I can, it’ll actually remove bit from here, but it’ll also removed bit from our old application as well. There we go. So the idea here is you can create one feature flat. That actually controls whoops, feature flag that actually controls multiple applications. So if you want, if you’ve got 12 different applications, one’s running on an app, service ones are running in Kubernetes.
One’s running on [00:05:00] AWS, one’s running on local prem. All you have to do is press that button. Set up a time window or set up a geographic location. And all of those features will be enabled or disabled depending on your settings. When you change the feature. That’s awesome.
April: Cause I think most of our customers are not entirely in Azure.
They’re either in a hybrid environment where they’re running on prem and another cloud. So this is perfect and they probably have applications running across multiple data centers in Azure or anywhere else. And again, we see a lot of people running. You said at Brian and applications in Azure web apps, a K S and all sorts of places.
So this is really cool. It’s great to see that we can affect our app and multiple locations on multiple services and leverage features.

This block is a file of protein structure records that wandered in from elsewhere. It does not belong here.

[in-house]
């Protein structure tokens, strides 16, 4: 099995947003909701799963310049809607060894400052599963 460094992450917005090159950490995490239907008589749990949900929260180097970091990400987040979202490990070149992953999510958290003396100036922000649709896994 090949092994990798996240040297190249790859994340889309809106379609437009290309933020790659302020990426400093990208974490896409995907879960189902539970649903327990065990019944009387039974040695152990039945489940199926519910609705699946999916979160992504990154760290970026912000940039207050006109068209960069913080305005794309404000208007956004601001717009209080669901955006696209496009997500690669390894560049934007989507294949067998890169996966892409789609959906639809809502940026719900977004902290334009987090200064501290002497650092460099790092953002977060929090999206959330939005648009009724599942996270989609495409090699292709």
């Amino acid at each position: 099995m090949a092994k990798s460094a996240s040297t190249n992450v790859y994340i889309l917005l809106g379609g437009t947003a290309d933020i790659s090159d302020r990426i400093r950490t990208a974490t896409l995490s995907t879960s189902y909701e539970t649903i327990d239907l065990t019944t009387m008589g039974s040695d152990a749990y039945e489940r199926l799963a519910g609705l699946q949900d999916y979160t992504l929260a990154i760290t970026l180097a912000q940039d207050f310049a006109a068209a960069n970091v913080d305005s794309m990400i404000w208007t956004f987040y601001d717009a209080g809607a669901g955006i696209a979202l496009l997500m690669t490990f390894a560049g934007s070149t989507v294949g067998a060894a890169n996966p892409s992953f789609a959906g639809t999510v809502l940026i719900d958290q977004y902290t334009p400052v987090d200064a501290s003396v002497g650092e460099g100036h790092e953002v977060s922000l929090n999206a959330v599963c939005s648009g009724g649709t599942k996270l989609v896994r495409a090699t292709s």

Brian: Right. Yeah. Before feature flags, you would have to deploy a new version of the application somewhere else. Kind of figure out how to deploy and link to that application and all the other stuff.
So this is a great way to do that. For those of you who want to follow along at home you can find [00:06:00] all of the demos and the code that I use today, and a step by step instructions at dev ops for Java shop. So aca.ms. Slash dev for Java.
April: Awesome. Thank you, Brian. And for everyone out there, we will have this link up here for you.
We’ll also put it in the show notes, so please go out, give it a shot, enable some feature flags, get your application to a get hub action and see what you can do with it and put some stuff in the comments about the cool things you’ve done with your apps. And. So thank you everyone for tuning in and stay tuned.
We might have Brian Ben’s back for another episode here on the dev ops lab.